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Pam Klabbers | USLHC | USA

View Blog | Read Bio

Little Things

This week was our last “Global Run” for the year. We called it GREN (Global Run End of November) since it was only supposed to be a week, but was extended until the end of this first week of December.

During the GREN we include parts of the CMS detector that are located underground in the data taking stream. This includes the trigger electronics, the system that decides if an interesting event has taken place, and the system that I am most involved with. For the first time since we started these Global Runs (GREJ,GREA, GRES, etc.) my beloved (perhaps that is a bit too personal) Regional Calorimeter Trigger has joined in. And not only one or two crates, as is often the case when we test “slices” from the calorimeters (see previous posts), but the whole thing. Eighteen crates of our electronics receiving bits of data representing energy from the Hadron Calorimeter (HCAL) electronics (which gets its data from the central part of the HCAL) then processing it, and sending out the results to the Global Calorimeter Trigger, which sorts it and forwards the highest energies (including location in the HCAL) to the Global Trigger (GT), who finally combines it to find coincident signals in the top and bottom of the HCAL. (Phew!) If it then it passes the requirements set at the GT, i.e. energy greater than some value and the coincidence, the GT sends out a Level-1 Accept (L1A) to the systems that just sent it. This L1A tells the electronics that that was a good event (it is saved in a memory until told otherwise) and the data is retrieved and sent on to the High-Level Trigger, a computer farm, for processing. There we can refine the tracks in the muon chambers and tracker, the energy deposit in the calorimeters…for later analysis.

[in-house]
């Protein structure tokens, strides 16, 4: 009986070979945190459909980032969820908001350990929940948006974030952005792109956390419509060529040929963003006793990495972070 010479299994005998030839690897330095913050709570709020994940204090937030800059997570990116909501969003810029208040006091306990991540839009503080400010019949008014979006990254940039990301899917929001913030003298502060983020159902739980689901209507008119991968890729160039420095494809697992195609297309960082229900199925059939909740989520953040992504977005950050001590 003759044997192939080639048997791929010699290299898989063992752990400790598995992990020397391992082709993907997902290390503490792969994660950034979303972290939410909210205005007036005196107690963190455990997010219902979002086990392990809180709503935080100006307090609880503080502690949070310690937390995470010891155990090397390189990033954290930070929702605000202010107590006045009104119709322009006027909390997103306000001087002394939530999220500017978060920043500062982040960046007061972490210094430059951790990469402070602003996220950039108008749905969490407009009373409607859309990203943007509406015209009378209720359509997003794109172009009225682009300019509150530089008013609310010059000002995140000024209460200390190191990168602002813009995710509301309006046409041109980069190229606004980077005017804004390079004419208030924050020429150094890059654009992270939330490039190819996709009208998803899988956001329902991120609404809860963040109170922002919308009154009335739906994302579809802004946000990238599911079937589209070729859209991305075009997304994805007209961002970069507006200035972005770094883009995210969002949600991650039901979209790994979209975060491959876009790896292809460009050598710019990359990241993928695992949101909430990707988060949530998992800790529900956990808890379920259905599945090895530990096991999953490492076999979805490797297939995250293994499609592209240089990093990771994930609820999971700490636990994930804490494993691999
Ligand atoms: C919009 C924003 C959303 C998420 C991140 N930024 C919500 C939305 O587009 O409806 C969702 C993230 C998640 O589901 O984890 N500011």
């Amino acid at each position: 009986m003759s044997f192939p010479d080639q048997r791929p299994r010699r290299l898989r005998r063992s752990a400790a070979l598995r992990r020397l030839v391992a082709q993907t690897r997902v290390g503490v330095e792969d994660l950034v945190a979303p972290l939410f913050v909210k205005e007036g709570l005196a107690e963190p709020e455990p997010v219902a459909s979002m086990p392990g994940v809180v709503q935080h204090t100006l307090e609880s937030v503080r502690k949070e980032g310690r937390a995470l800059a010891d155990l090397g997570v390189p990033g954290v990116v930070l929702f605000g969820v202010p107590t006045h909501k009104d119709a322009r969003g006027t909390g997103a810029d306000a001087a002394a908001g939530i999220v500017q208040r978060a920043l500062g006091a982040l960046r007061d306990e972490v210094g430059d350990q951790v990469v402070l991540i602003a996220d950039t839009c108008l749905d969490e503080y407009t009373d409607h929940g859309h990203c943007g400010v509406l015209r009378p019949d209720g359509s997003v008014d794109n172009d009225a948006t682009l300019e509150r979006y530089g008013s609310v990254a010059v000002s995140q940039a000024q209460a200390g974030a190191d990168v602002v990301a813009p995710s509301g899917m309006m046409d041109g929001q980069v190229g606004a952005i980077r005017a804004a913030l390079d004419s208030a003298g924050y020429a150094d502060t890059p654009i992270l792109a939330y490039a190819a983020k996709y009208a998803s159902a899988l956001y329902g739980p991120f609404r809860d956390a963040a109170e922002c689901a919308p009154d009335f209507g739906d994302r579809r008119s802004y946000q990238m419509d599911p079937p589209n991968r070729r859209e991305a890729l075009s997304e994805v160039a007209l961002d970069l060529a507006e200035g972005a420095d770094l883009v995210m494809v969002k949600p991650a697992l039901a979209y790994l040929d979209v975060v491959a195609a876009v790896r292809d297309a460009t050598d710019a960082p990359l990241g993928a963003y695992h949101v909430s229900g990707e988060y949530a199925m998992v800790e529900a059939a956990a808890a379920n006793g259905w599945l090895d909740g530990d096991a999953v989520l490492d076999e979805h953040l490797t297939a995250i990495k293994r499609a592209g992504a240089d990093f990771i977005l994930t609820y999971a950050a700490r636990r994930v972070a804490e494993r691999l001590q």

Our source of events is cosmic-ray muons (basically heavy electrons) caused by protons and nuclei from space interacting in the atmosphere. The higher energy muons can get through a lot of material relatively unscathed (to our detector underground), and we can use the light they leave in the calorimeter as the pass through as a way of detecting them. It’s exciting to see my system in its final form, working!

Of course, we are not ready yet. Though all the electronics are there, it is still somewhat rough. I still have to get another system into the mix, the electromagnetic calorimeter, who are busy commissioning right now. They have to be timed in with the HCAL. And we are using only one of the two spigots out of the RCT – one still lacks the connections out, and will need intense testing, very soon.

I am pretty happy about it. I will post a picture of one of our triggered events here soon!

One of my colleagues remarked that we were not “On the Critical Path”, which was an opinion I was glad to hear. This was the “little thing” that made my day. However, there is no time to sit back and relax yet!

A la prochain…

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